Volume 233 (2014) Issue 2 Pages 129-133
Hepatitis B virus (HBV) reactivation has been increasingly recognized in patients receiving chemotherapy and immunosuppressive therapy; however, the prevalence of HBV infection and rate of HBV screening in patients with rheumatic diseases remains unclear. In this study, we aimed to assess the prevalence of HBV infection and fulminant HBV hepatitis in patients with rheumatic diseases. We also investigated the rate of HBV screening before immunosuppressive therapy in patients with rheumatic diseases. A retrospective questionnaire survey was conducted in the North-east area (Tohoku) of Japan. Questionnaires, comprising 6 questions, were sent to 318 rheumatologists in May 2010, and responses were gathered until June 2011. In total, 71 rheumatologists (22.3%) responded to the survey. We enrolled 7,650 patients with rheumatoid arthritis (RA) and 1,031 patients with systemic lupus erythematosus (SLE). When limited to institutes at which almost all (≥ 90%) patients were tested for HBV serology, 1.1% (40/3,580) patients with RA and 0.3% (3/1,128) patients with SLE were positive for hepatitis B surface antigen (HBsAg), and 25.2% (177/703) patients with RA and 13.7% (34/248) patients with SLE were positive for hepatitis B core antibody (HBcAb). About one-third of rheumatologists did not check HBsAg and more than half did not check hepatitis B surface antibody (HBsAb) or HBcAb at all before therapy. Fulminant HBV hepatitis was observed in 1 RA patient who was current HBV carrier. In conclusion, the prevalence of HBV infection is high in patients with RA and SLE. HBV screening before immunosuppressive therapy should be strictly performed.
After the widespread use of rituximab, an anti-CD20 monoclonal antibody, hepatitis B virus (HBV) reactivation has been increasingly recognized in patients receiving chemotherapy and immunosuppressive therapy (Oketani et al. 2012). Some studies have shown that HBV reactivation occurs not only in ‘current HBV carriers’, who are positive for hepatitis B surface antigen (HBsAg), but also in ‘resolved HBV carriers’, who are negative for HBsAg but positive for hepatitis B surface antibody (HBsAb) and/or hepatitis B core antibody (HBcAb) (Oketani et al. 2012). Particularly, HBV reactivation in resolved carriers may often cause a type of fulminant hepatitis, termed as de novo HBV hepatitis, with an extremely high mortality rate (Umemura et al. 2008).
Based on these results, Centers for Disease Control (CDC) recommended screening for HBV serology before chemotherapy and immunosuppressive therapy (Weinbaum et al. 2008). The American College of Rheumatology (ACR) also recommends HBV screening before immunosuppressive therapy (Singh et al. 2012), and recently, the Japanese College of Rheumatology (JCR) proposed an algorithm for HBV screening (Harigai et al. 2014). According to this algorithm, all patients should be screened for HBsAg before immunosuppressive therapy. In addition, those who are negative for HBsAg should be tested for HBsAb and HBcAb. HBV DNA quantification by real-time polymerase chain reaction (RT-PCR) should be performed in resolved HBV carriers. When HBV DNA becomes positive during and after therapy, prophylactic nucleoside analogs such as entecavir should be administered (Harigai et al. 2014). However, evidence to support validity of this algorithm to prevent severe hepatitis is not sufficient and especially needs to clarify cost-benefit relations.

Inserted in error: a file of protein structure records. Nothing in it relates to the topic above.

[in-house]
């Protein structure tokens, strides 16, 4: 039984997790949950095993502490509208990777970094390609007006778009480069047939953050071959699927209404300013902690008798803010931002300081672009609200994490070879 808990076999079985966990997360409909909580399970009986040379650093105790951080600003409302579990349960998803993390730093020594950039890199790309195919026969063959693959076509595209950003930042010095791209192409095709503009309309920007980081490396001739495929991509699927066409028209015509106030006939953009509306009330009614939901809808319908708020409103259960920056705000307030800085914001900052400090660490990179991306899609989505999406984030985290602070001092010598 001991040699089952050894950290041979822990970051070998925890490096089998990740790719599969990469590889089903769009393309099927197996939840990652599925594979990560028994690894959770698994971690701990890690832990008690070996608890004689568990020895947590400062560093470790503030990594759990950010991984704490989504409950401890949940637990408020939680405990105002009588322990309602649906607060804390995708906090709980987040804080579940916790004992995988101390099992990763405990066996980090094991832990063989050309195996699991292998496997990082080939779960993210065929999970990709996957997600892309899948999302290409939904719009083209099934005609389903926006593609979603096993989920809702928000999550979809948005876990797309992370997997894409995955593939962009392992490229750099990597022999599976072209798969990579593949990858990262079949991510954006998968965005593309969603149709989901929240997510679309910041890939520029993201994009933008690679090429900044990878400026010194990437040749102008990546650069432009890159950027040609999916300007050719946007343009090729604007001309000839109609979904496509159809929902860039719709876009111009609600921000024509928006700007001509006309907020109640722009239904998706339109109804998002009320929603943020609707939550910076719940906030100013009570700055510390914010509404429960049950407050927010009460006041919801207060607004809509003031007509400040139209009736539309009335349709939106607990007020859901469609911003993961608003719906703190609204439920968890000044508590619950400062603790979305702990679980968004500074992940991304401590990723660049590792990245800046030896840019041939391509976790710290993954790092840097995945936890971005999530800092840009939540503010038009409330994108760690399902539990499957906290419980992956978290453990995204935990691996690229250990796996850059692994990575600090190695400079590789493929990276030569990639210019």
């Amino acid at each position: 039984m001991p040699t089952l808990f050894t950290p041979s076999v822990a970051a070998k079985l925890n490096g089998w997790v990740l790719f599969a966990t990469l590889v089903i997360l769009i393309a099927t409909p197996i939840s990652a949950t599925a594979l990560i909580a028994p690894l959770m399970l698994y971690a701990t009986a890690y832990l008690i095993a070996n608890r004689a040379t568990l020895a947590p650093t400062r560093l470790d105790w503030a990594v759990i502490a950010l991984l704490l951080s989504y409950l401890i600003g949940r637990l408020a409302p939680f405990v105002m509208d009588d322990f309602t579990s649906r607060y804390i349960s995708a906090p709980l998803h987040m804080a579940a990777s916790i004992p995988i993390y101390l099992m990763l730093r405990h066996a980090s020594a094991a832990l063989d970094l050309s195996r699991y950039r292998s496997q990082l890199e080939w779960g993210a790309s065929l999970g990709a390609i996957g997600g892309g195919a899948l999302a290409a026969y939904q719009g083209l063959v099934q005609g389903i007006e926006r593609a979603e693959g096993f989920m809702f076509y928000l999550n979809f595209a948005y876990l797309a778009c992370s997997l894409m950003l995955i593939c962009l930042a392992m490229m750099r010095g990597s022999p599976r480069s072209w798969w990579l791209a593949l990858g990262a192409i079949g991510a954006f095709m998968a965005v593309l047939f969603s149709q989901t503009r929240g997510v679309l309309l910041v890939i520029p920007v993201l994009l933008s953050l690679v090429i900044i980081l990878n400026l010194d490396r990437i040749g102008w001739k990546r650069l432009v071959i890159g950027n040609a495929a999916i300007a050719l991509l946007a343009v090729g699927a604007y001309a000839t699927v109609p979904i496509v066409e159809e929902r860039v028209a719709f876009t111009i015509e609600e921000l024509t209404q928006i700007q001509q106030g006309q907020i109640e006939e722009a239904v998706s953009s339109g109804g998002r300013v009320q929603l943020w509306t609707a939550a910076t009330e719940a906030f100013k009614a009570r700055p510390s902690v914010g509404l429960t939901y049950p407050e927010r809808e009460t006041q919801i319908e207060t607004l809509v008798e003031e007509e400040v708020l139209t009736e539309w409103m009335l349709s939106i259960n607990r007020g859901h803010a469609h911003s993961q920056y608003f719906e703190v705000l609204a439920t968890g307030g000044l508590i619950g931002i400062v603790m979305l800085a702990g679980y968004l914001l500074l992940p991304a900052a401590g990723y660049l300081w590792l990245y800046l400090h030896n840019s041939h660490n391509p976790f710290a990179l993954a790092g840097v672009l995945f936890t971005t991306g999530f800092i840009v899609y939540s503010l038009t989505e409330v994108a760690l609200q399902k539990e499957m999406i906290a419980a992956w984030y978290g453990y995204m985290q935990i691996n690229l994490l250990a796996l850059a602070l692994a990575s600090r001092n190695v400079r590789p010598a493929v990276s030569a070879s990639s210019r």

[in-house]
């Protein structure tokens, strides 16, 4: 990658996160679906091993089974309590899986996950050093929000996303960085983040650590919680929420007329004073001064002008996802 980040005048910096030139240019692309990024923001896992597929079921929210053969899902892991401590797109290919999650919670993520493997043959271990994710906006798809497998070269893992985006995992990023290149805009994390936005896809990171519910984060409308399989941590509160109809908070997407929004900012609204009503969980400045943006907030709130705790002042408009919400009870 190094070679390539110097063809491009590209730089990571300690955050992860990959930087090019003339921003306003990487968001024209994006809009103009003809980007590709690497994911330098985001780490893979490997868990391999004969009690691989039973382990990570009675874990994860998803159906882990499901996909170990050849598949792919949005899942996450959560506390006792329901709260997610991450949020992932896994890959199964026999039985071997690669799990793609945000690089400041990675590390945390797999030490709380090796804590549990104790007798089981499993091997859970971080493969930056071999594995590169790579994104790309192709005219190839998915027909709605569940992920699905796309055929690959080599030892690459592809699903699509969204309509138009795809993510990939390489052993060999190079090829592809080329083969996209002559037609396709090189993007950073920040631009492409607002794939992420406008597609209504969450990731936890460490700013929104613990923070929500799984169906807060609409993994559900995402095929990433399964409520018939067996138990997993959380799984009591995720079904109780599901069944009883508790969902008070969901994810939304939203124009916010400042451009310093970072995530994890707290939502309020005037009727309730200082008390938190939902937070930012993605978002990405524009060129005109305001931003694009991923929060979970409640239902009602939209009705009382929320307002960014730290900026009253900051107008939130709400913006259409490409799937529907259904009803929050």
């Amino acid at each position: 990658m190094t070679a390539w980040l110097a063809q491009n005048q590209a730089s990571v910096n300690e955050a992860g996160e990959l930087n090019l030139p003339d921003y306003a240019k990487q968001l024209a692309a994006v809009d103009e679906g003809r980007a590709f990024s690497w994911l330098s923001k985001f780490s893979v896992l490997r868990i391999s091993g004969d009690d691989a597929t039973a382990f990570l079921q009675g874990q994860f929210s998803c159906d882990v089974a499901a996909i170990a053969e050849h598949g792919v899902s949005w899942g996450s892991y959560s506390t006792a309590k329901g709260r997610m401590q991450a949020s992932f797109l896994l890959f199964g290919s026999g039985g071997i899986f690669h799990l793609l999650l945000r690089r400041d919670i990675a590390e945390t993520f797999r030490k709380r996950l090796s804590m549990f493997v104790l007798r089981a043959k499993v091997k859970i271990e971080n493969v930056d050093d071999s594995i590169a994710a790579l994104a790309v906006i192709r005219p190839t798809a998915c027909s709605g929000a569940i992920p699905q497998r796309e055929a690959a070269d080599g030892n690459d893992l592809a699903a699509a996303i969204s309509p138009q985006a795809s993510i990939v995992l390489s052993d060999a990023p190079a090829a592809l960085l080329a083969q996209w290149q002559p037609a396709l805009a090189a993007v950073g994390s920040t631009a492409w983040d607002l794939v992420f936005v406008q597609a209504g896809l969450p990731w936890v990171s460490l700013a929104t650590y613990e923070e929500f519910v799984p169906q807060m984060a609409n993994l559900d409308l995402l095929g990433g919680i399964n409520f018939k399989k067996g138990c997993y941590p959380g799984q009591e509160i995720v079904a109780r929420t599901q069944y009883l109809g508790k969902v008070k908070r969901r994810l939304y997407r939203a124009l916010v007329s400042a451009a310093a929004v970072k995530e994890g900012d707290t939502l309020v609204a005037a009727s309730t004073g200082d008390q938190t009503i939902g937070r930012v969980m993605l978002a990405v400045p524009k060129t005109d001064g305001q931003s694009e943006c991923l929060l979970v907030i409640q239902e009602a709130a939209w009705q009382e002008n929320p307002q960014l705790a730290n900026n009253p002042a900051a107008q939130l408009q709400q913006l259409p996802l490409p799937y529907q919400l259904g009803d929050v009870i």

HBV is endemic in Japan, and approximately 20% Japanese individuals are infected with HBV (Kiyosawa et al. 1994). Therefore, HBV screening before treatment should be more strictly performed in Japan than in other non-endemic countries. However, only few studies have reported the prevalence of HBV infection and rate of HBV screening in Japanese patients with rheumatic diseases (Urata et al. 2011; Mori 2011; Watanabe et al. 2013)
In this study, we assessed the prevalence of HBV infection and fulminant HBV hepatitis in patients with rheumatic diseases such as rheumatoid arthritis (RA) and systemic lupus erythematosus (SLE). In addition, we investigated the rate of HBV screening before immunosuppressive therapy in patients with rheumatic diseases.
A retrospective questionnaire survey was conducted in the North-east area (Tohoku) of Japan. Questionnaires were sent to 318 rheumatologists in May 2010, and we waited for the response until June 2011. Following are the 6 questions listed in the questionnaire: (1) How many patients with RA have you treated? (2) How prevalent is HBV infection in patients with RA? (3) How many patients with SLE have you treated? (4) How prevalent is HBV infection in patients with SLE? (5) Do you examine serological HBV markers before treatment in patients with rheumatic diseases? (6) Have you ever experienced patients with fulminant HBV hepatitis? In this simplified questionnaire survey, we did not check a detail on sex, age, and hepatitis enzymes. We checked each HBV serological marker independently. Therefore, we did not check HBsAg positivity in HBcAb-positive patients.
Diagnoses of RA and SLE were based on RA classification criteria and SLE classification criteria (Arnett et al. 1988; Hochberg 1997; Aletaha et al. 2010). HBV serological tests were performed before starting immunosuppressive therapy at each institute. Immunosuppressive therapy was defined as the use of biologics, immunosuppressive disease-modifying antirheumatic drugs (DMARDs) including methotrexate (MTX), tacrolimus, leflunomide, mizoribine, corticosteroids, and other immunosuppressive agents (Harigai et al. 2014). The study protocol was approved by the ethics committees of Tohoku University Graduate School of Medicine.
Of the 318 rheumatologists, 71 (22.3%) responded to the questionnaire. Although we waited for the response until June 2011, all the answers obtained were before the Great East-Japan Earthquake (March 11, 2011).
In total, 7,650 patients with RA were enrolled. 0.7% (50/7,650) patients with RA were considered to be current HBV carriers, and 25.6% (214/837) were positive for HBcAb (Table 1). When the patient cohort was limited to institutes at which HBV serology was examined for almost all patients (≥ 90%), 1.1% (40/3,580) patients with RA were current HBV carriers, and 25.2% (177/703) were positive for HBcAb. Among patients receiving biologics, 0.3% (3/1,128) patients were positive for HBsAg, indicating that biologics tended to be avoided in current HBV carriers. In contrast, biologics were prescribed for resolved HBV carriers at a similar rate to patients without HBV infection.